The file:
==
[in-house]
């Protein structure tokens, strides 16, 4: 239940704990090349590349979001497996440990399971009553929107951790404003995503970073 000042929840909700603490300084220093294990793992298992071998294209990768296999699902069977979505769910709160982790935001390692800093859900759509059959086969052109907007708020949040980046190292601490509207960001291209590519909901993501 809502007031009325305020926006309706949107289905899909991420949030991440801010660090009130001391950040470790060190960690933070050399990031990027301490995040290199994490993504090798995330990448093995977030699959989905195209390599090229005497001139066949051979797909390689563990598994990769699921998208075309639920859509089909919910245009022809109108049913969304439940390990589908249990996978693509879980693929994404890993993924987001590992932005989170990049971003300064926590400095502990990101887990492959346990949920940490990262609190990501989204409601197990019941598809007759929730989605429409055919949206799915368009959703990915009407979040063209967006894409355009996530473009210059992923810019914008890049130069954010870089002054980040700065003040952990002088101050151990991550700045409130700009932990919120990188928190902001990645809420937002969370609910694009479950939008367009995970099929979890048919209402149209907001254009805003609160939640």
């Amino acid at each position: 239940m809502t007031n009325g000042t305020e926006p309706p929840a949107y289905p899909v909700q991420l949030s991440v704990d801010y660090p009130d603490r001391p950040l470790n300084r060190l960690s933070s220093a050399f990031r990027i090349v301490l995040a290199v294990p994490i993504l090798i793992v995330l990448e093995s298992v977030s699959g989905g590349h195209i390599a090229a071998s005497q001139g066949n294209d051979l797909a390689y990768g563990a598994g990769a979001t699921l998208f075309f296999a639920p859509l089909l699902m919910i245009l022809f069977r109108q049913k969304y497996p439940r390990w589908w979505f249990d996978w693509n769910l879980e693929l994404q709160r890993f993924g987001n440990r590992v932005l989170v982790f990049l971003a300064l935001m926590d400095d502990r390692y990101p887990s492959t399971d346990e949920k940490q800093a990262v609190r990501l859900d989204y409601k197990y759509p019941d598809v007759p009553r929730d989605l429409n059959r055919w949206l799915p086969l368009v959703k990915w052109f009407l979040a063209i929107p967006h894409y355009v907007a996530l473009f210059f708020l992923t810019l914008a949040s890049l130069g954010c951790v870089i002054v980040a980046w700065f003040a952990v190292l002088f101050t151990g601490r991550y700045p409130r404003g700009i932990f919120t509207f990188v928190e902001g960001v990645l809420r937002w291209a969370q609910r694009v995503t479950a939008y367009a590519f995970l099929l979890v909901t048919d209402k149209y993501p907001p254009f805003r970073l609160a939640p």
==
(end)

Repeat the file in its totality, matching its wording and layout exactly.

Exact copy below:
[in-house]
């Protein structure tokens, strides 16, 4: 239940704990090349590349979001497996440990399971009553929107951790404003995503970073 000042929840909700603490300084220093294990793992298992071998294209990768296999699902069977979505769910709160982790935001390692800093859900759509059959086969052109907007708020949040980046190292601490509207960001291209590519909901993501 809502007031009325305020926006309706949107289905899909991420949030991440801010660090009130001391950040470790060190960690933070050399990031990027301490995040290199994490993504090798995330990448093995977030699959989905195209390599090229005497001139066949051979797909390689563990598994990769699921998208075309639920859509089909919910245009022809109108049913969304439940390990589908249990996978693509879980693929994404890993993924987001590992932005989170990049971003300064926590400095502990990101887990492959346990949920940490990262609190990501989204409601197990019941598809007759929730989605429409055919949206799915368009959703990915009407979040063209967006894409355009996530473009210059992923810019914008890049130069954010870089002054980040700065003040952990002088101050151990991550700045409130700009932990919120990188928190902001990645809420937002969370609910694009479950939008367009995970099929979890048919209402149209907001254009805003609160939640």
């Amino acid at each position: 239940m809502t007031n009325g000042t305020e926006p309706p929840a949107y289905p899909v909700q991420l949030s991440v704990d801010y660090p009130d603490r001391p950040l470790n300084r060190l960690s933070s220093a050399f990031r990027i090349v301490l995040a290199v294990p994490i993504l090798i793992v995330l990448e093995s298992v977030s699959g989905g590349h195209i390599a090229a071998s005497q001139g066949n294209d051979l797909a390689y990768g563990a598994g990769a979001t699921l998208f075309f296999a639920p859509l089909l699902m919910i245009l022809f069977r109108q049913k969304y497996p439940r390990w589908w979505f249990d996978w693509n769910l879980e693929l994404q709160r890993f993924g987001n440990r590992v932005l989170v982790f990049l971003a300064l935001m926590d400095d502990r390692y990101p887990s492959t399971d346990e949920k940490q800093a990262v609190r990501l859900d989204y409601k197990y759509p019941d598809v007759p009553r929730d989605l429409n059959r055919w949206l799915p086969l368009v959703k990915w052109f009407l979040a063209i929107p967006h894409y355009v907007a996530l473009f210059f708020l992923t810019l914008a949040s890049l130069g954010c951790v870089i002054v980040a980046w700065f003040a952990v190292l002088f101050t151990g601490r991550y700045p409130r404003g700009i932990f919120t509207f990188v928190e902001g960001v990645l809420r937002w291209a969370q609910r694009v995503t479950a939008y367009a590519f995970l099929l979890v909901t048919d209402k149209y993501p907001p254009f805003r970073l609160a939640p």